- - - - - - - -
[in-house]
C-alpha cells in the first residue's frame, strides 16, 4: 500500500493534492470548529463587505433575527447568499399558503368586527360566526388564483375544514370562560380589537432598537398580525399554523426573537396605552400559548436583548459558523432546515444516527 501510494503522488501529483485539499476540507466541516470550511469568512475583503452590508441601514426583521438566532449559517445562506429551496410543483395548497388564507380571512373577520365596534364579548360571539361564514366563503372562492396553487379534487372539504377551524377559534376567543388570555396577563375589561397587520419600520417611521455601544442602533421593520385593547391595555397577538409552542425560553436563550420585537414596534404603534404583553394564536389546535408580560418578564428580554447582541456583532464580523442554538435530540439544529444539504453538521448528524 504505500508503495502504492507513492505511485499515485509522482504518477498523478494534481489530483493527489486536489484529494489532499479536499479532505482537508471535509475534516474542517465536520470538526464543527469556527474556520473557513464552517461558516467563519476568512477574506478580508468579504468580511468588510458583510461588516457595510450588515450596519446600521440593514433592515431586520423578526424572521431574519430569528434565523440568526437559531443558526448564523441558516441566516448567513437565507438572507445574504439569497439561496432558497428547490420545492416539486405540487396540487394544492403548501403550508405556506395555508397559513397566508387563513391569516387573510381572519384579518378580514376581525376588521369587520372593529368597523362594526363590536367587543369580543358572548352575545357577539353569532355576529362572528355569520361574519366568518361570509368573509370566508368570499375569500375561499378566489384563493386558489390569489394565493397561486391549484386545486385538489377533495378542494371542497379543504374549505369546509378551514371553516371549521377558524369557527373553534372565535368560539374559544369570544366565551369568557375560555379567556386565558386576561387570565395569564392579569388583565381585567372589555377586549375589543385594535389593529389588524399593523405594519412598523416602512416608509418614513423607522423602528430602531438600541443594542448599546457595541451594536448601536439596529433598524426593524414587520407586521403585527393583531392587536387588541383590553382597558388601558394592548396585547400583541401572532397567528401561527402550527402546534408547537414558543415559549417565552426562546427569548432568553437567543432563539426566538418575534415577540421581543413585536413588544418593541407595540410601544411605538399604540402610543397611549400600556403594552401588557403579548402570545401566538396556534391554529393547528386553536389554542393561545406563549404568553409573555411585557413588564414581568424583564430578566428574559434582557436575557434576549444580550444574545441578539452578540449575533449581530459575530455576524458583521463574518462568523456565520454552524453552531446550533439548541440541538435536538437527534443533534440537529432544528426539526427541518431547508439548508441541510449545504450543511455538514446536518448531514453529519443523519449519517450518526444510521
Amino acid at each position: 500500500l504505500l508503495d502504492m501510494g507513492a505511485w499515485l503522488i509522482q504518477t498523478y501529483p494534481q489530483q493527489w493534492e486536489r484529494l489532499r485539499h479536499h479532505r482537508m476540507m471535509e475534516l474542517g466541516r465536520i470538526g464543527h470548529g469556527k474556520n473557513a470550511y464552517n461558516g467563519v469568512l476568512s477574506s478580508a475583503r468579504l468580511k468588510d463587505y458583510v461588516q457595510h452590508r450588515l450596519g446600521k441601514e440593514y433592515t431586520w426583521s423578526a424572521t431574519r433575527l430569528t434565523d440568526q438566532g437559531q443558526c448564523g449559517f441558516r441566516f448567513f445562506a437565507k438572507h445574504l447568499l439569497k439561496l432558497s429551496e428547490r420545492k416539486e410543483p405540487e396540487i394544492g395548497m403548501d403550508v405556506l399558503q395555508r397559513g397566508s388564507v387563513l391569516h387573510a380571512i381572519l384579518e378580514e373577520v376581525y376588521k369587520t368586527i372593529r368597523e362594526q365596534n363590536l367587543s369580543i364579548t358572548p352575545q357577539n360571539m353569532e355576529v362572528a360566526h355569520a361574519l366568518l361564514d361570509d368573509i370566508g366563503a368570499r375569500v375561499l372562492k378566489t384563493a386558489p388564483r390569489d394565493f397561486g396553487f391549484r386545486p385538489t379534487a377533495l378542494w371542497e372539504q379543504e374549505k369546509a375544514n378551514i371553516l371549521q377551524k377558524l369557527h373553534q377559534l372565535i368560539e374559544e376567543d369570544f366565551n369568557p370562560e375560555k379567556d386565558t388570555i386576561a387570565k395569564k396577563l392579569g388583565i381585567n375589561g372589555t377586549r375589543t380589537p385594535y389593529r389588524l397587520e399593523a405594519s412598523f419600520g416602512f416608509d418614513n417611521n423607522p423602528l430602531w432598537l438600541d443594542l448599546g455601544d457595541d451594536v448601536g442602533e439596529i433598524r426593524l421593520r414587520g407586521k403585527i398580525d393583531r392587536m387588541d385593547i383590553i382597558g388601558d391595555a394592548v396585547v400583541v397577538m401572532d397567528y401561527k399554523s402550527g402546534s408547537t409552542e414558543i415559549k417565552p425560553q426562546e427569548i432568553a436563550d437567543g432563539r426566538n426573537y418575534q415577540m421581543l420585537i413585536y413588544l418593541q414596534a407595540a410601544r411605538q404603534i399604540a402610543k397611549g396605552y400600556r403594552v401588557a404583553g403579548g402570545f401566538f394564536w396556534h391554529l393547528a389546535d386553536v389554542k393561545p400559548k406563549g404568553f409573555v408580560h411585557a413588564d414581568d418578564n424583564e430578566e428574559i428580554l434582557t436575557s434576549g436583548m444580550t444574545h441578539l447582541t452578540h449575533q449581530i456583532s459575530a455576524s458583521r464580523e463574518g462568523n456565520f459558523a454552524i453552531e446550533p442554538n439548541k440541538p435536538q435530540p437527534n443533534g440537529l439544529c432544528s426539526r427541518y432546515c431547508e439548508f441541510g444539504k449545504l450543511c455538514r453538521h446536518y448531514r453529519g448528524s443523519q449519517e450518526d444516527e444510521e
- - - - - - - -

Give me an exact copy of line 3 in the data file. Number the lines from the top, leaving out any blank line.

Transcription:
Amino acid at each position: 500500500l504505500l508503495d502504492m501510494g507513492a505511485w499515485l503522488i509522482q504518477t498523478y501529483p494534481q489530483q493527489w493534492e486536489r484529494l489532499r485539499h479536499h479532505r482537508m476540507m471535509e475534516l474542517g466541516r465536520i470538526g464543527h470548529g469556527k474556520n473557513a470550511y464552517n461558516g467563519v469568512l476568512s477574506s478580508a475583503r468579504l468580511k468588510d463587505y458583510v461588516q457595510h452590508r450588515l450596519g446600521k441601514e440593514y433592515t431586520w426583521s423578526a424572521t431574519r433575527l430569528t434565523d440568526q438566532g437559531q443558526c448564523g449559517f441558516r441566516f448567513f445562506a437565507k438572507h445574504l447568499l439569497k439561496l432558497s429551496e428547490r420545492k416539486e410543483p405540487e396540487i394544492g395548497m403548501d403550508v405556506l399558503q395555508r397559513g397566508s388564507v387563513l391569516h387573510a380571512i381572519l384579518e378580514e373577520v376581525y376588521k369587520t368586527i372593529r368597523e362594526q365596534n363590536l367587543s369580543i364579548t358572548p352575545q357577539n360571539m353569532e355576529v362572528a360566526h355569520a361574519l366568518l361564514d361570509d368573509i370566508g366563503a368570499r375569500v375561499l372562492k378566489t384563493a386558489p388564483r390569489d394565493f397561486g396553487f391549484r386545486p385538489t379534487a377533495l378542494w371542497e372539504q379543504e374549505k369546509a375544514n378551514i371553516l371549521q377551524k377558524l369557527h373553534q377559534l372565535i368560539e374559544e376567543d369570544f366565551n369568557p370562560e375560555k379567556d386565558t388570555i386576561a387570565k395569564k396577563l392579569g388583565i381585567n375589561g372589555t377586549r375589543t380589537p385594535y389593529r389588524l397587520e399593523a405594519s412598523f419600520g416602512f416608509d418614513n417611521n423607522p423602528l430602531w432598537l438600541d443594542l448599546g455601544d457595541d451594536v448601536g442602533e439596529i433598524r426593524l421593520r414587520g407586521k403585527i398580525d393583531r392587536m387588541d385593547i383590553i382597558g388601558d391595555a394592548v396585547v400583541v397577538m401572532d397567528y401561527k399554523s402550527g402546534s408547537t409552542e414558543i415559549k417565552p425560553q426562546e427569548i432568553a436563550d437567543g432563539r426566538n426573537y418575534q415577540m421581543l420585537i413585536y413588544l418593541q414596534a407595540a410601544r411605538q404603534i399604540a402610543k397611549g396605552y400600556r403594552v401588557a404583553g403579548g402570545f401566538f394564536w396556534h391554529l393547528a389546535d386553536v389554542k393561545p400559548k406563549g404568553f409573555v408580560h411585557a413588564d414581568d418578564n424583564e430578566e428574559i428580554l434582557t436575557s434576549g436583548m444580550t444574545h441578539l447582541t452578540h449575533q449581530i456583532s459575530a455576524s458583521r464580523e463574518g462568523n456565520f459558523a454552524i453552531e446550533p442554538n439548541k440541538p435536538q435530540p437527534n443533534g440537529l439544529c432544528s426539526r427541518y432546515c431547508e439548508f441541510g444539504k449545504l450543511c455538514r453538521h446536518y448531514r453529519g448528524s443523519q449519517e450518526d444516527e444510521e